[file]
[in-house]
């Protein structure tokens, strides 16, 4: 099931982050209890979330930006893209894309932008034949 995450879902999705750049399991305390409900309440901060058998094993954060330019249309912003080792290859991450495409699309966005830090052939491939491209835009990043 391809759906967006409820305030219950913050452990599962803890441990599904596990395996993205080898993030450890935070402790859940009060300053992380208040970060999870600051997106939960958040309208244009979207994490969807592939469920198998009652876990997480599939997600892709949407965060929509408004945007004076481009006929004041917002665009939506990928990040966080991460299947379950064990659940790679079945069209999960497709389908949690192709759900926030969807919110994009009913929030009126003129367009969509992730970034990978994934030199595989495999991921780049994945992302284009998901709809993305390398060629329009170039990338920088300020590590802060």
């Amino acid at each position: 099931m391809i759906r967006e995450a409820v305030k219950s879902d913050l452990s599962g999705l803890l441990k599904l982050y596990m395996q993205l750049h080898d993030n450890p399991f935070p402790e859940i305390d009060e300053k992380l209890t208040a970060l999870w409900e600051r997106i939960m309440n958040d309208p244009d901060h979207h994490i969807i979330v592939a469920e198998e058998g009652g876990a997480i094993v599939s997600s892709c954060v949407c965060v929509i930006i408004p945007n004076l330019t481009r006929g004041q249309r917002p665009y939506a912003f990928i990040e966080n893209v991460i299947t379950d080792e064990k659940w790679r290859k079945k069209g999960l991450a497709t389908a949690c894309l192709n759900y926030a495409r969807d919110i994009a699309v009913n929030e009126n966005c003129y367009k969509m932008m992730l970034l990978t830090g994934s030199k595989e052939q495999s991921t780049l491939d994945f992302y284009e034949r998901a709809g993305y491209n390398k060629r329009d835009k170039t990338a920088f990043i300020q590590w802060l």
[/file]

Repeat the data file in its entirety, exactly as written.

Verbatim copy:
[in-house]
């Protein structure tokens, strides 16, 4: 099931982050209890979330930006893209894309932008034949 995450879902999705750049399991305390409900309440901060058998094993954060330019249309912003080792290859991450495409699309966005830090052939491939491209835009990043 391809759906967006409820305030219950913050452990599962803890441990599904596990395996993205080898993030450890935070402790859940009060300053992380208040970060999870600051997106939960958040309208244009979207994490969807592939469920198998009652876990997480599939997600892709949407965060929509408004945007004076481009006929004041917002665009939506990928990040966080991460299947379950064990659940790679079945069209999960497709389908949690192709759900926030969807919110994009009913929030009126003129367009969509992730970034990978994934030199595989495999991921780049994945992302284009998901709809993305390398060629329009170039990338920088300020590590802060």
């Amino acid at each position: 099931m391809i759906r967006e995450a409820v305030k219950s879902d913050l452990s599962g999705l803890l441990k599904l982050y596990m395996q993205l750049h080898d993030n450890p399991f935070p402790e859940i305390d009060e300053k992380l209890t208040a970060l999870w409900e600051r997106i939960m309440n958040d309208p244009d901060h979207h994490i969807i979330v592939a469920e198998e058998g009652g876990a997480i094993v599939s997600s892709c954060v949407c965060v929509i930006i408004p945007n004076l330019t481009r006929g004041q249309r917002p665009y939506a912003f990928i990040e966080n893209v991460i299947t379950d080792e064990k659940w790679r290859k079945k069209g999960l991450a497709t389908a949690c894309l192709n759900y926030a495409r969807d919110i994009a699309v009913n929030e009126n966005c003129y367009k969509m932008m992730l970034l990978t830090g994934s030199k595989e052939q495999s991921t780049l491939d994945f992302y284009e034949r998901a709809g993305y491209n390398k060629r329009d835009k170039t990338a920088f990043i300020q590590w802060l």